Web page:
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Home > Reference > Geography of India > Indian Physiography > Great Indian Peninsular Plateau
Great Indian Peninsular Plateau
Indian Peninsular Plateau or the Deccan Plateau is a raised flat landscape that stretches to the south of the alluvial plains of the Northern India
 Great Indian Peninsular Plateau The Great Indian Peninsular Plateau, alternatively known as the Plateau of the Peninsular India, is a vast plateau, comprising most of the southern part of the country. The plateau rises 100 m in the north, and stretches over 1 km in the south, forming an elevated triangle nestled in the renowned downward-moving triangle of the coastline of the Indian subcontinent. The Great Indian Peninsular Plateau stretches to the south of the alluvial plains of the Northern India forming a large triangle with its apex in the south at Cape Comorin. The Great Indian Peninsular Plateau is formed essentially of the ancient igneous rocks. The earth movements which have brought some changes in the landscape of this stale block of the earth's crust were vertical, thus, resulting in the formation of faults along which some areas sank forming faulted basins or rift valleys.

During the Gondwana period, when drainage of the neighbouring area flowed into these basins, deposited clays and sandstones and turned them into swamps. The position of the Gondwana rocks is roughly marked by the valleys of the Damodar River, Godavari River and Mahanadi River.

Geography of Great Indian Peninsular Plateau
Malwa Plateau is drained to the north and is formed by horizontally bedded sandstones and limestones that were laid down during the earlier Gondwana period. During this period, the Malwa Plateau was submerged under the sea. South of the Satpura Mountain Range, the peninsula is named the Deccan Plateau. After examining the young and folded mountains of the north and much younger plains to their south, one can move down further south to the oldest structure of the Indian subcontinent. As a matter of fact, the slow but stable progress of this landmass (tectonic plates) towards north and north-east is accountable for the construction of the Himalayas and the Northern Plains. The peninsular plateau is further split up into the Central Highlands in India and the Deccan Plateau.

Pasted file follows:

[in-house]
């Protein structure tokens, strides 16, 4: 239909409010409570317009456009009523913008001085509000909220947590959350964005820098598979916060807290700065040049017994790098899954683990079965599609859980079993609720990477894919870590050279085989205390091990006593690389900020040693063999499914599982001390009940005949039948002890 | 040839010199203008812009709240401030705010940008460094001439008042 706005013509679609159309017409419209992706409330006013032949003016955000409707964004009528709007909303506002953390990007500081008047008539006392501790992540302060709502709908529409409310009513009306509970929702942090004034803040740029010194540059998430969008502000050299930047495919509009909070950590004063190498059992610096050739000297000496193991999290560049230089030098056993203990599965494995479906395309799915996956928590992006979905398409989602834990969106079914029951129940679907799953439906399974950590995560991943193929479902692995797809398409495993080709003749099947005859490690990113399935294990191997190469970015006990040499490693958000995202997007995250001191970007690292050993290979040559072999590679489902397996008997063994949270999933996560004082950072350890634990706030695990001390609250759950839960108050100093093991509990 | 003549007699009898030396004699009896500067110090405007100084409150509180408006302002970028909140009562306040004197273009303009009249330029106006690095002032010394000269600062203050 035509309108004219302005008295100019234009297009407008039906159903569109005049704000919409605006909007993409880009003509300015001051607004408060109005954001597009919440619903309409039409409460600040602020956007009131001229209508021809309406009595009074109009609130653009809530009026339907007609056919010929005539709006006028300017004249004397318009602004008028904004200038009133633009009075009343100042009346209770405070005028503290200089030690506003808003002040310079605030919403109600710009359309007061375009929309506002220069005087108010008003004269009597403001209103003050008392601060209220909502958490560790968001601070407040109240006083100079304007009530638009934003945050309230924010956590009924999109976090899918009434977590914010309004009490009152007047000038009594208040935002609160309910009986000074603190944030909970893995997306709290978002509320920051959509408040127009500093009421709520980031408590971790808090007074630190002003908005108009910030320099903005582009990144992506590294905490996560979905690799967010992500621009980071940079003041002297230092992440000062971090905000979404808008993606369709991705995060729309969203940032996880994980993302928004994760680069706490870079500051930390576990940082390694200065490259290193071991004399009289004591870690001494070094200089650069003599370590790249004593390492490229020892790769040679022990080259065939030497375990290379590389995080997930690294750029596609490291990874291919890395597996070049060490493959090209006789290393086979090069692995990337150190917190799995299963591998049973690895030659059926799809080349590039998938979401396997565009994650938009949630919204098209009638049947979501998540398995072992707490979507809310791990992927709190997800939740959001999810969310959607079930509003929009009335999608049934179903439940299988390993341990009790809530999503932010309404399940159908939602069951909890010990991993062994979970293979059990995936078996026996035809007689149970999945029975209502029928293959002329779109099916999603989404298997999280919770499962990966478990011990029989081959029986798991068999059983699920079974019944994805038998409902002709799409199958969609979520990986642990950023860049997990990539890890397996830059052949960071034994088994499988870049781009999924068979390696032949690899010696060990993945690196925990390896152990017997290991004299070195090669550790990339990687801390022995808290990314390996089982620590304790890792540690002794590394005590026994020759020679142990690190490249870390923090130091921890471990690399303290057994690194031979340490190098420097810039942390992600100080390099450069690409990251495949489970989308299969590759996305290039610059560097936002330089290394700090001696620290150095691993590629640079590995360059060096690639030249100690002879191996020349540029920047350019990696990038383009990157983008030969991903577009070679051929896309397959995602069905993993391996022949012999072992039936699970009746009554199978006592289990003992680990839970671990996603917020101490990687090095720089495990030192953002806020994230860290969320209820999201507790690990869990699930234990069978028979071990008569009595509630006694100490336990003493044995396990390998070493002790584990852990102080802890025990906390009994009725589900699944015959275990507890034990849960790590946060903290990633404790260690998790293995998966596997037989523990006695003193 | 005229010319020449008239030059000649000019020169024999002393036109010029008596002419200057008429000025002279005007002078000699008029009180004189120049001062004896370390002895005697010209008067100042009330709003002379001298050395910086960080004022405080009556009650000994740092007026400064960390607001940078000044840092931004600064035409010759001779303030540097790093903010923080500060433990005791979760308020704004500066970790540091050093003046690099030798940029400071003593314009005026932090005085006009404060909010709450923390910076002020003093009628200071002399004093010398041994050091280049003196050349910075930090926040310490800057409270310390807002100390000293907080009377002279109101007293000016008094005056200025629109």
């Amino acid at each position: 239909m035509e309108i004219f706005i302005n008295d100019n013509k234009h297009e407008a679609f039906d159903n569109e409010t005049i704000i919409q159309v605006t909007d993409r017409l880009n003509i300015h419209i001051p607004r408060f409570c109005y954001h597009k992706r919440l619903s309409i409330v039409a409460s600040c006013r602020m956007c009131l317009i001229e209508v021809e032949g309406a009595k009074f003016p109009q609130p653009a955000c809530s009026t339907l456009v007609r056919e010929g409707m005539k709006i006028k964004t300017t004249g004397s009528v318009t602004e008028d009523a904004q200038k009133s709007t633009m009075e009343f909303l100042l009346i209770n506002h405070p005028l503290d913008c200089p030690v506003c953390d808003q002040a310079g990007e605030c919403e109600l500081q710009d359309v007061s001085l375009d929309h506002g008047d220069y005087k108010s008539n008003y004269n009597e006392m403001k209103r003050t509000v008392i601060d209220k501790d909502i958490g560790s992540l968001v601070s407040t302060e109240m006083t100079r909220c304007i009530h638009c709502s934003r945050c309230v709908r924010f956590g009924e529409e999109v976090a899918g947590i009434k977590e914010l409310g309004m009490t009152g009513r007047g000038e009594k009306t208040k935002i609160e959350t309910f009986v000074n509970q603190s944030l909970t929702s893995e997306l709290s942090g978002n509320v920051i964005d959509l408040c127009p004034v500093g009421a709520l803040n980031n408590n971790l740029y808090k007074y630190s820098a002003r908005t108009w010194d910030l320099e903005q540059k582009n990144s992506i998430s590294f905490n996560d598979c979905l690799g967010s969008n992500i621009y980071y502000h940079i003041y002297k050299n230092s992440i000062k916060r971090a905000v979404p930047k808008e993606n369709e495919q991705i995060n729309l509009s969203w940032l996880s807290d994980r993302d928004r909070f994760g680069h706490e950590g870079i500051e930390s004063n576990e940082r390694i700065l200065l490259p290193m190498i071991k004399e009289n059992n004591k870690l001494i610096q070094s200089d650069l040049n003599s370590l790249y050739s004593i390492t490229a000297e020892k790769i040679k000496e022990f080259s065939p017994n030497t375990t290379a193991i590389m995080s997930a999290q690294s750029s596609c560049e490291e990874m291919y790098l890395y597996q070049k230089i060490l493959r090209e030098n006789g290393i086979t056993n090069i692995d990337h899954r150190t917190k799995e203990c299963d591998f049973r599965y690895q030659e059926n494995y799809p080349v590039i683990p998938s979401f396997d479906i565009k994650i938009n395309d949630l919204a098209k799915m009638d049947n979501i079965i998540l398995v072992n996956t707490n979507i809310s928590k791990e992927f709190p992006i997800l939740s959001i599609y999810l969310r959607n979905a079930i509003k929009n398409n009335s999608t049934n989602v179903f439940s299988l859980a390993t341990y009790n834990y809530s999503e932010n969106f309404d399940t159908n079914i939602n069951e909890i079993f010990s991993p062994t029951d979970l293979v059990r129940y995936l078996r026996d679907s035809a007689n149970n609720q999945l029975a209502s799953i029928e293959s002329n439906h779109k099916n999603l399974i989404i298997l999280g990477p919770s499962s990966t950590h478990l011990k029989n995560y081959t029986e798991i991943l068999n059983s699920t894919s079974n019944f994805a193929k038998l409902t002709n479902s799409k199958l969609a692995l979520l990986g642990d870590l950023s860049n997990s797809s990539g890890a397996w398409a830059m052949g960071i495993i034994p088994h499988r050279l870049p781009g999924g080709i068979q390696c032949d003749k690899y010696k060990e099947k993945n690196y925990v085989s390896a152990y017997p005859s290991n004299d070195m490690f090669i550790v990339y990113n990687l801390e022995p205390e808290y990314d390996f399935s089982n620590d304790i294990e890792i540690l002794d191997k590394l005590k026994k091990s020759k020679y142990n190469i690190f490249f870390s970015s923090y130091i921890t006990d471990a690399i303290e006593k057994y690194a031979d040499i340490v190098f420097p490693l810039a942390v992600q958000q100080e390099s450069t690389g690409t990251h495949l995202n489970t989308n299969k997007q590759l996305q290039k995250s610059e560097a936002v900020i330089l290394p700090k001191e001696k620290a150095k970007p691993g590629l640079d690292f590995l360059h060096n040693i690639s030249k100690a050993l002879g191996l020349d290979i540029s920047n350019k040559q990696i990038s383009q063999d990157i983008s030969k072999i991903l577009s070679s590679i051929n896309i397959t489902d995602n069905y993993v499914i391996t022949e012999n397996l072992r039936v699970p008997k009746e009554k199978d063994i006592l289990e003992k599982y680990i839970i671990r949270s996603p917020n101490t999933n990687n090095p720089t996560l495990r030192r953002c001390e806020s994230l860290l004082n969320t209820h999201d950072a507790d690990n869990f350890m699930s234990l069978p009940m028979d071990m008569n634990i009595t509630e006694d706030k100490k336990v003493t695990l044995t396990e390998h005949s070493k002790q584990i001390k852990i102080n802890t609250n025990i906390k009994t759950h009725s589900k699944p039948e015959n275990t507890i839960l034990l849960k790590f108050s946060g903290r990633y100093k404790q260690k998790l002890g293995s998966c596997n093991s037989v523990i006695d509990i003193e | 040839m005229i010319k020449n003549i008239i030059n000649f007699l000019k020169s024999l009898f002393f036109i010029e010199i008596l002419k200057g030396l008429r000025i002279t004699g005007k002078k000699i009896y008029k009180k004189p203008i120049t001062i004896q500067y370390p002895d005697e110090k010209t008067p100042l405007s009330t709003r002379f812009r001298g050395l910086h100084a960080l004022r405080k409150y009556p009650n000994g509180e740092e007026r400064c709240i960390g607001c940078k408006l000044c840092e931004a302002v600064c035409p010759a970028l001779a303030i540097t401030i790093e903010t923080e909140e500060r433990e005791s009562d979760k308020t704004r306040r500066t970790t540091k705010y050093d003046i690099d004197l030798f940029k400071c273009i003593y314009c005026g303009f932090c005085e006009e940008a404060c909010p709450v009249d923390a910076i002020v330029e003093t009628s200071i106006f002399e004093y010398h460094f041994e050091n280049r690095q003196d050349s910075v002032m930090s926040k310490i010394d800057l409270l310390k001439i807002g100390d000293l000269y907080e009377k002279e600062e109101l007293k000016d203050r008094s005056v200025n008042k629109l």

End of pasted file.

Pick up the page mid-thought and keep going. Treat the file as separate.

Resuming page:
Central Highlands
The northern part of the peninsular block is called the Central highlands, the block comprises two parts, delimited by the west-flowing Narmada. Vindhyas and its eastern elongations border the one lying to the north on one side though they are not truly towering. It is created from solid igneous and metamorphic rocks. Towards the north-west it is lined by the Aravallis. The plateau stretches further to the west, but is cut across by the sandy and rocky deserts of Rajasthan. These are pretty old fold mountains. On the third side, this plateau unites progressively with the Indo-Gangetic Plains of the north. This is known as the Malwa Plateau; reasonably wide in the west and becomes tapered in the east. The eastern part is known as Bundelkhand and Baghelkhand in southern Uttar Pradesh. In south Bihar it is called Chota Nagpur Plateau. The southern tributaries of the Yamuna River and Ganga River irrigate the plateau.

Deccan Plateau